Anglia Ruskin exhibition pays tribute to St Trinians originator Ronald Searle

Published: 15 October 2007 at 12:01

Work of legendary graphic artist is to be featured as new St Trinian’s film prepares for release.

As cameras are rolling on the latest film in the St Trinian’s saga, Anglia Ruskin University is preparing to pay tribute to the originator of the cartoons, on which the films are based in the form of a stunning exhibition of his life’s work.

The first film, staring Alastair Sim and Joyce Grenfell, was made in 1954 and it chronicled the unruly adventures of the ‘school for young ladies’.  Now being revisited by top names including Rupert Everett, Colin Firth, Russell Brand and Stephen Fry, it is bringing Ronald Searle, a former student of the Cambridge School of Art which now sits at the heart of Anglia Ruskin University, back into the media spotlight.

The exhibition Ronald Searle – A Celebration will be open on 10 January at the Ruskin Gallery on the University’s Cambridge campus, to follow the launch of the film, planned for release on 21 December 2007. The show will feature the legendary graphic artist’s St Trinian’s cartoons along with his famous political sketches and truly sobering wartime illustrations.

Ronald Searle has been described as the greatest graphic artist of our time. His distinctive brand of visual commentary and satire has been familiar to generations through seven decades of continuous output.  

A caricaturist, cartoonis, illustrator, designer and publisher, Ronald Searle was born in Cambridge in 1920, the son of a railwayman, and educated at Boy’s Central School, Cambridge. He started work as a solicitor’s clerk, before studying in the evenings and later full time at Cambridge Technical College and School of Art (1936- 1939). He said of this time,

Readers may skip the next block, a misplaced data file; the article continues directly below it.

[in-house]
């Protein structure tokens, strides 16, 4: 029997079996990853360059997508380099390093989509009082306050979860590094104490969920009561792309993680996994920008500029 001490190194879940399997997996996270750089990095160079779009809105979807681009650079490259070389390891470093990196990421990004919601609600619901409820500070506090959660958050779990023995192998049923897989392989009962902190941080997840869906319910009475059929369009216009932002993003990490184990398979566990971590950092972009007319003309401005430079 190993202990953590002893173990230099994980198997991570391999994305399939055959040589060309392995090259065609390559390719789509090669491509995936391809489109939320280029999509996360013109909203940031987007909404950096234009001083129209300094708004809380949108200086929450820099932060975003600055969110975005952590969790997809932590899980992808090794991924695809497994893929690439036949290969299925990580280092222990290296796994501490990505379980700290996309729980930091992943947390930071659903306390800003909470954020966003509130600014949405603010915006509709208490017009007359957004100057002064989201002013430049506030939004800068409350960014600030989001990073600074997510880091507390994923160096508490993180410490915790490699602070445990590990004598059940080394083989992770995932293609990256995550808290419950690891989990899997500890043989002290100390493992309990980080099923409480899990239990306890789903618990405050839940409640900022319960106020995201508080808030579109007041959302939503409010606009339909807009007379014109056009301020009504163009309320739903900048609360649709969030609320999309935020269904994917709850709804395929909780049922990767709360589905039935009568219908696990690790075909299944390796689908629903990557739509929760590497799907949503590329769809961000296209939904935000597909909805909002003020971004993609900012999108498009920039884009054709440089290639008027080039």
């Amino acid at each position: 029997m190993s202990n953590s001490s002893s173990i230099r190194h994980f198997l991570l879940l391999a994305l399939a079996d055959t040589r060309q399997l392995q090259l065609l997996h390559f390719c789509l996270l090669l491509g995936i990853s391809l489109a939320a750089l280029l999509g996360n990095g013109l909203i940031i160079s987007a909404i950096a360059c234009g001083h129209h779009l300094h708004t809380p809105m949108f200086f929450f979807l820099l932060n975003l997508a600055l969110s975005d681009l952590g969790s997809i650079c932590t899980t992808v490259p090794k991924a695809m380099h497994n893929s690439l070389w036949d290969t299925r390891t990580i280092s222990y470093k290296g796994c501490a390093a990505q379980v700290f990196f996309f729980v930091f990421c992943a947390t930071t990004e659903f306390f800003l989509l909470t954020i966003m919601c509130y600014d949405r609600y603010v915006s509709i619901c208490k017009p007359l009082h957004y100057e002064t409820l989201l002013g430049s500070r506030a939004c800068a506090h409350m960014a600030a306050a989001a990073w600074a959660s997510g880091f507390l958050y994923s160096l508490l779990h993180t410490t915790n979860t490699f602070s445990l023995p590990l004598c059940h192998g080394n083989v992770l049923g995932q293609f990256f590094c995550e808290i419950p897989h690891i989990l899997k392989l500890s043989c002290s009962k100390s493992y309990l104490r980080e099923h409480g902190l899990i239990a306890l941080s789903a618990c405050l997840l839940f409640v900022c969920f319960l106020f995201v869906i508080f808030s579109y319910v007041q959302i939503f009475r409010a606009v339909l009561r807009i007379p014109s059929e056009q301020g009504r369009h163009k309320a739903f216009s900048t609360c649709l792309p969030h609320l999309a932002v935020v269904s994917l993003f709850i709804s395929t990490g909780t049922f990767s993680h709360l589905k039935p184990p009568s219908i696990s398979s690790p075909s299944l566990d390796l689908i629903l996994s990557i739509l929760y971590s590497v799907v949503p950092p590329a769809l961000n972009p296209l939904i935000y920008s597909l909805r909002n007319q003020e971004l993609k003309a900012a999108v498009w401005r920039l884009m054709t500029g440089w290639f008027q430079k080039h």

“At the Cambridge School of Art it was drummed into us that we should not move, eat, drink or sleep without a sketchbook in the hand. Consequently, the habit of looking and drawing became as natural as breathing.”

While studying, Seale had his first professional work published in the Cambridge Daily News (now the Cambridge Evening News) from 1935-39 (where his predecessor was Sidney Moon) and Granta. They were signed R.W.F. Searle.

His studies were interrupted by the outbreak of war. He was captured by the Japanese and spent much of the war as a prisoner. During this time he secretly produced a body of drawings that record in graphic detail the misery and degradation of this experience. The drawings are now held at the Imperial War Museum.

After the war, Searle forged a highly successful career as a humorous artist whose range would span everything from the hugely successful St Trinian's characters to gritty documentary/reportage drawings, and the hard-hitting political comment for which he is most keen to be remembered.

Martin Salisbury from Anglia Ruskin University said:

“Since his time as a student at Cambridge School of Art, Ronald Searle has been an inspiration to generations of art students. His work sits within a particular tradition in Britain of graphic satire and he is often referred to as the 'artist's artist' within this genre. Although best known by the public for his creation of the St Trinians phenomenon, his work as a biting political and social commentator may perhaps be the more lasting contribution to the arts.”

Commenting on the exhibition, Anglia Ruskin University’s Vice Chancellor Professor Michael Thorne said:

“This prestigious exhibition is a fitting tribute to the Cambridge School of Art's greatest living alumnus.”

“While Ronald is unable to attend this fabulous celebration of his life’s work, he is working very closely with us to give us access to his entire catalogue.  We are also borrowing some prints from some very famous celebrities who are fortunate enough to own some of his work.”

“This will be one of our finest exhibitions yet.”

Since the early 1960s Ronald Searle has lived in France. Now in his late 80s, he has received numerous awards for his work and been honoured with major retrospective exhibitions of his work.

He was presented with an Honorary Doctorate of the University by Anglia Ruskin University in November and will be putting his name to a student prize, The Ronald Searle Award for Creativity in the Arts, during 2008.

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